So complicated systems can evolve more than once. This is mind blowing stuff that reshapes how we think about evolution.

Apparently evolving a nervous system isn’t so hard that there is only one way to do it. It also isn’t so hard that once something does it, that animal outcompetes everyone else before they can make their own nervous system.  There is (or was) room in nature for many paths to complicated systems.

These findings have also caused scientists to remake the tree of life. Comb jellies now have their own branch, separate from all other animals. In other words, our common ancestor split into a group that led to comb jellies and another group that led to all other animals.

Looking at the DNA of lots of different beasts is causing us to rethink how evolution happens.  Results like this make it imperative that we sequence as many living things as we can get our hands on especially since looking at DNA has become so cheap and easy.  Of course this all depends on the government giving scientists the money they need to do these studies.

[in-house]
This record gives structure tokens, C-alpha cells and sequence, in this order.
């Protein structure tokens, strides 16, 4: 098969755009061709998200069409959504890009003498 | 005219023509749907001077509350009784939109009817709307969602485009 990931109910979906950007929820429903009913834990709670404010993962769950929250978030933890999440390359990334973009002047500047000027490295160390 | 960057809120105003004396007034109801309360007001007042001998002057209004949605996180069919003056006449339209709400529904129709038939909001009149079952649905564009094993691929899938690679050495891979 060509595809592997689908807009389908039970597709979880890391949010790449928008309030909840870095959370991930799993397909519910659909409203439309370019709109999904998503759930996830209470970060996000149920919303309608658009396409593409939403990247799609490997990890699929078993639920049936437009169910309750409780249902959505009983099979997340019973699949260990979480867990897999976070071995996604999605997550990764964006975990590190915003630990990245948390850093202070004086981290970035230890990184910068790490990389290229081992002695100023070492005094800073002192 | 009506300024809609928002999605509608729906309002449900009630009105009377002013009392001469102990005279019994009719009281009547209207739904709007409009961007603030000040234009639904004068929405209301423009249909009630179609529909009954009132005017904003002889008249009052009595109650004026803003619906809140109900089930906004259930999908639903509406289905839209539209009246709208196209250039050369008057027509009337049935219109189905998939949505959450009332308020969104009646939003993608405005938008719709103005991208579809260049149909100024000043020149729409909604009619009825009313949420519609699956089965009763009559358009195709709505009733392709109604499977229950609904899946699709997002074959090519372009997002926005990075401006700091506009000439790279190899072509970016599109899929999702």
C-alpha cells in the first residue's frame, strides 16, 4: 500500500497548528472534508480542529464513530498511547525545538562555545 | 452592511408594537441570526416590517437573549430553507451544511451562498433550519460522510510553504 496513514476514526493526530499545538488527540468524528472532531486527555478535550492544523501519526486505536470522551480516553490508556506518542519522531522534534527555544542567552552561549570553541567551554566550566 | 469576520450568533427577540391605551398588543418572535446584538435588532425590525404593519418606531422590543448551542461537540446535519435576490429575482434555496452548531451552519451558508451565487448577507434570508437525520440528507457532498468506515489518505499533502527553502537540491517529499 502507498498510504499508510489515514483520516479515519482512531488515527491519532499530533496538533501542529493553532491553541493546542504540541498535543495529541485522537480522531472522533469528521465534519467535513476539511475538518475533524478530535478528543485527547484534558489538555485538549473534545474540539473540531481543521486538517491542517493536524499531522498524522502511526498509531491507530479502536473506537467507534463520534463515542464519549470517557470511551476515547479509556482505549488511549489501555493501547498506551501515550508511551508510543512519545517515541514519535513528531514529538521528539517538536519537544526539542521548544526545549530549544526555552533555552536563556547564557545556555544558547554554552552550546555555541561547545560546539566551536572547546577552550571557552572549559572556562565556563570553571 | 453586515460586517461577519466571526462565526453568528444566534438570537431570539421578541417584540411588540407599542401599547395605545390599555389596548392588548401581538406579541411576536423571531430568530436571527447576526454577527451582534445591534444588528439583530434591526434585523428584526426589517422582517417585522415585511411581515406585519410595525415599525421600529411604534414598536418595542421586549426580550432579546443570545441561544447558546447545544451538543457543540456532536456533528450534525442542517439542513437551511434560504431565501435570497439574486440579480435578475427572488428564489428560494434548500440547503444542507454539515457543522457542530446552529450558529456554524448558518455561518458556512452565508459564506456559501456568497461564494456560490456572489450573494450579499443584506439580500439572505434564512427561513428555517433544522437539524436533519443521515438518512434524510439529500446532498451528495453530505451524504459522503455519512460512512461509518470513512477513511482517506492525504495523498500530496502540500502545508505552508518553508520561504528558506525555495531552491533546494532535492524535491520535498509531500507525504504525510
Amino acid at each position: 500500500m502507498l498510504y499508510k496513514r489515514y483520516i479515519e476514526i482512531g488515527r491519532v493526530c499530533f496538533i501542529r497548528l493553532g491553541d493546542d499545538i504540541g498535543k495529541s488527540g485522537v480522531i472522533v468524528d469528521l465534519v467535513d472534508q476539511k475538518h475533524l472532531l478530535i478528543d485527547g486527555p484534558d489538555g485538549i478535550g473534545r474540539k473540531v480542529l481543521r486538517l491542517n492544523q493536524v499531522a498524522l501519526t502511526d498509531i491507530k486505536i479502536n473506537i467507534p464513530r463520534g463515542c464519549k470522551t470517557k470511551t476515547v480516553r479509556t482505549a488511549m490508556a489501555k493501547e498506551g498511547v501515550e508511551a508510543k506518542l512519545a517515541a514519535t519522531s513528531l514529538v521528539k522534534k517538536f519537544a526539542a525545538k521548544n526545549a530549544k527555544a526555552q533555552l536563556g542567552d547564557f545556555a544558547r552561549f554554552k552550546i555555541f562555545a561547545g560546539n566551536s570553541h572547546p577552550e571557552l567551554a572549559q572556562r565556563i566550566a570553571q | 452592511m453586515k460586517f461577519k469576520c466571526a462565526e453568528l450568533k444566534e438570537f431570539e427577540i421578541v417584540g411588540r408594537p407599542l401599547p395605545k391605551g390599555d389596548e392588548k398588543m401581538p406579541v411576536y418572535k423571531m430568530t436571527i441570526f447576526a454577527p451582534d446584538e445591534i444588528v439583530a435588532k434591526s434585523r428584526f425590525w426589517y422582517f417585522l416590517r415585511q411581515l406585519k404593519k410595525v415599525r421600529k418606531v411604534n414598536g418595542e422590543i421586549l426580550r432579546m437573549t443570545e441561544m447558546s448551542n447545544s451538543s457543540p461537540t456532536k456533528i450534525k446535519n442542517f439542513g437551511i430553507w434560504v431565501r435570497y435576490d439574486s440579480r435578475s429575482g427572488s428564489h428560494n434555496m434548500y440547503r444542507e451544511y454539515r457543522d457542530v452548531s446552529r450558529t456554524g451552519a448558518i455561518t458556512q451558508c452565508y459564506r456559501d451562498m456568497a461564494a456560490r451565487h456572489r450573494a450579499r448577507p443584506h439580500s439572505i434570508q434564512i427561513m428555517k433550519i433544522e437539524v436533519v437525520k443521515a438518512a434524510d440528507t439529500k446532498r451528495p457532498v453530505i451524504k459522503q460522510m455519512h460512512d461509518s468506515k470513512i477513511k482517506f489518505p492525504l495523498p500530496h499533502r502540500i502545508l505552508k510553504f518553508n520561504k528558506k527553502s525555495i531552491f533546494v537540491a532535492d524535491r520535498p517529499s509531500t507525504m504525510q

Comb Jelly DNA Studies Are Changing How Scientists Think Animals Evolved 2 June,2014Dr. Barry Starr

  • Benrubi

    It actually makes sense. If there was only one way to make a nervous system, what would the odds be that our ancestors would take that specific path that made it possible? The fact that there are more than one way to make a nervous system makes you wonder what may exist on other worlds, maybe even in our own solar system if there is life on Europa.